• Construction Industry Survey;
  • Building Activity Survey;
  • Engineering Construction Survey;
  • Survey of New Capital Expenditure;
  • Value of Agricultural Commodities Produced;
  • Survey of Research and Experimental Development;
  • Surveys on Mineral and Petroleum Exploration; and
  • Household Expenditure Survey.

The main data source used to compile public GFCF in the Supply and Use tables is the Government Finance Statistics.

GFCF is classified by type of asset.

Changes in inventories

 

Changes in inventories are defined to include changes in holdings of goods for sale (whether of own production or purchased for resale), work-in-progress and raw materials to be used as intermediate inputs into production.

The main data sources used to compile total changes in inventories in the Supply and Use tables are the Economic Activity Survey and Government Finance Statistics.

Exports of goods and services

 

Exports of goods and services are defined as being domestically produced output acquired by non-residents.

The primary source used to compile exports of goods is the ABS International Merchandise Trade Statistics. Balance of Payments adjustments to coverage, timing and valuation are applied, using data from the Survey of International Transport Enterprises, the Reserve bank of Australia and the Survey of International Trade in Services.

The principal sources used to compile exports of services are the ABS International Merchandise Trade Statistics, the cost, insurance and freight/free on board (c.i.f./f.o.b.) model and the Survey of International Trade in Services (SITS.

Imports of goods and services

 

Imports of goods and services are defined as being the outputs produced by non-residents but acquired by residents.

The principal source used to compile imports of goods is the ABS International Trade Statistics. Balance of Payments adjustments to coverage, timing and valuation are applied, using data from the Survey of International Transport Enterprises; Reserve Bank of Australia (RBA); and the Survey of International Trade in Services.

The principal sources used to compile imports of services are the ABS International Merchandise Trade Statistics, the cost, insurance and freight/free-on-board (c.i.f./f.o.b.) model and the Survey of International trade in services.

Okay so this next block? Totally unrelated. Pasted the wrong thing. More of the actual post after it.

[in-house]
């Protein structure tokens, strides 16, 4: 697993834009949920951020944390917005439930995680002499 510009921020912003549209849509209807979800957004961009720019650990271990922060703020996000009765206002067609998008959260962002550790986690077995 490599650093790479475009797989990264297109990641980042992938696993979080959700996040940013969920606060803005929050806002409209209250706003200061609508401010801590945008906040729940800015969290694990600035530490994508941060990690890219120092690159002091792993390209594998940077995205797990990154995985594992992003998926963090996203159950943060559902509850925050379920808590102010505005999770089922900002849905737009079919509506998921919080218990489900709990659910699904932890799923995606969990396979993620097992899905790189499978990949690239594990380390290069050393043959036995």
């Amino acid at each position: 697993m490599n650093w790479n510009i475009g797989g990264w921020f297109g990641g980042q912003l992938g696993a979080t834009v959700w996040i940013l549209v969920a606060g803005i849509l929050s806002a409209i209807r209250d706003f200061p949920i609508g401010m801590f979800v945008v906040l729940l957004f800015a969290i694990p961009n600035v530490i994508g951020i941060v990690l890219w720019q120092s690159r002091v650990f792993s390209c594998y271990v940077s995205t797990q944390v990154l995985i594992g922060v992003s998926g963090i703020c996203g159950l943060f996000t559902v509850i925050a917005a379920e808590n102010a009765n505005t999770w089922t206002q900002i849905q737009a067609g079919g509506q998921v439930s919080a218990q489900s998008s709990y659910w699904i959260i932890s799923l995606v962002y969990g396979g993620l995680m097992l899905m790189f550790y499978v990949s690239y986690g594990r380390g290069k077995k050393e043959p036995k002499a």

Compensation of employees

 

Compensation of employees is defined as being the total remuneration, in cash or in kind, payable to an employee in return for work done. It comprises wages and salaries and employers' social contributions.

The main data sources used to compile compensation of employees in the Supply and Use tables are the Economic Activity Survey; Survey of Employment and Earnings (SEE); Survey of Major Labour Costs; and the Australian Prudential Regulatory Authority.

Gross operating surplus/gross mixed income

 

Gross operating surplus (GOS) is defined as being the income from production of corporate enterprises, while gross mixed income (GMI) is the income from production of unincorporated enterprises.

GOS is calculated as gross value added less compensation of employees less net taxes on production and imports for all industries/institutional sectors except:

  • finance – derived using various data sources including APRA and RBA data;
  • insurance and pension funds – derived using various sources including APRA data;
  • health care and social assistance – derived using the Quarterly Business Indicator Survey and Government Finance Statistics;
  • general government – equivalent to consumption of fixed capital on general government assets; and
  • public non-financial corporations – derived using Government Finance Statistics.

GMI is derived as the residual once all of the other institutional sectors GOS is estimated (i.e. private non-financial corporations, public non-financial corporations, general government and financial corporations GOS).

Taxes less subsidies on production and imports

 

Taxes on production and imports consist of taxes on products (i.e. taxes on goods and services when they are produced, delivered or sold and duties on imports) and other taxes on production (i.e. taxes related to the payroll, land taxes, taxes on pollution, stamp duties (not including those on real estate or road vehicles), etc.).

Subsidies on production consist of subsides on products (i.e. subsidies on goods and services when they are produced, delivered or sold) and other subsidies on production (i.e. subsidies related to the payroll or workforce).

The main data source used to compile taxes less subsidies on production and imports in the Supply and Use tables is the Government Finance Statistics.